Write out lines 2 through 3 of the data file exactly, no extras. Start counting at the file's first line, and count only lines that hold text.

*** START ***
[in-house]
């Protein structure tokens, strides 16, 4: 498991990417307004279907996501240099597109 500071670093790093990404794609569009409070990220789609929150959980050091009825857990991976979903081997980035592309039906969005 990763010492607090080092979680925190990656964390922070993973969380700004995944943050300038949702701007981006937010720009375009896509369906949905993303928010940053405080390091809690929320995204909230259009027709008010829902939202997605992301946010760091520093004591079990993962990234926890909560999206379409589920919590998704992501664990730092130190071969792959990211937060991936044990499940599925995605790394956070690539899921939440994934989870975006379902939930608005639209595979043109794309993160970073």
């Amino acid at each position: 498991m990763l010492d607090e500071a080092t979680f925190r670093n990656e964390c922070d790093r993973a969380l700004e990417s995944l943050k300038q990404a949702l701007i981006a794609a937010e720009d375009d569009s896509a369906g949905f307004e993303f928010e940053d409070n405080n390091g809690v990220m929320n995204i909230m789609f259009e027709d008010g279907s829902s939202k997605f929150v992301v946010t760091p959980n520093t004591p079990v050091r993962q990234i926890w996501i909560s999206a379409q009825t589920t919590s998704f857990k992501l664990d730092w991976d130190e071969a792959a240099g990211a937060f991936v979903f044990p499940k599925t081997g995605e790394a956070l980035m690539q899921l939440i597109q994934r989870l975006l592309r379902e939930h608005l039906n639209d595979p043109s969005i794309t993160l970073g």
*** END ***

């Protein structure tokens, strides 16, 4: 498991990417307004279907996501240099597109 500071670093790093990404794609569009409070990220789609929150959980050091009825857990991976979903081997980035592309039906969005 990763010492607090080092979680925190990656964390922070993973969380700004995944943050300038949702701007981006937010720009375009896509369906949905993303928010940053405080390091809690929320995204909230259009027709008010829902939202997605992301946010760091520093004591079990993962990234926890909560999206379409589920919590998704992501664990730092130190071969792959990211937060991936044990499940599925995605790394956070690539899921939440994934989870975006379902939930608005639209595979043109794309993160970073």
């Amino acid at each position: 498991m990763l010492d607090e500071a080092t979680f925190r670093n990656e964390c922070d790093r993973a969380l700004e990417s995944l943050k300038q990404a949702l701007i981006a794609a937010e720009d375009d569009s896509a369906g949905f307004e993303f928010e940053d409070n405080n390091g809690v990220m929320n995204i909230m789609f259009e027709d008010g279907s829902s939202k997605f929150v992301v946010t760091p959980n520093t004591p079990v050091r993962q990234i926890w996501i909560s999206a379409q009825t589920t919590s998704f857990k992501l664990d730092w991976d130190e071969a792959a240099g990211a937060f991936v979903f044990p499940k599925t081997g995605e790394a956070l980035m690539q899921l939440i597109q994934r989870l975006l592309r379902e939930h608005l039906n639209d595979p043109s969005i794309t993160l970073g």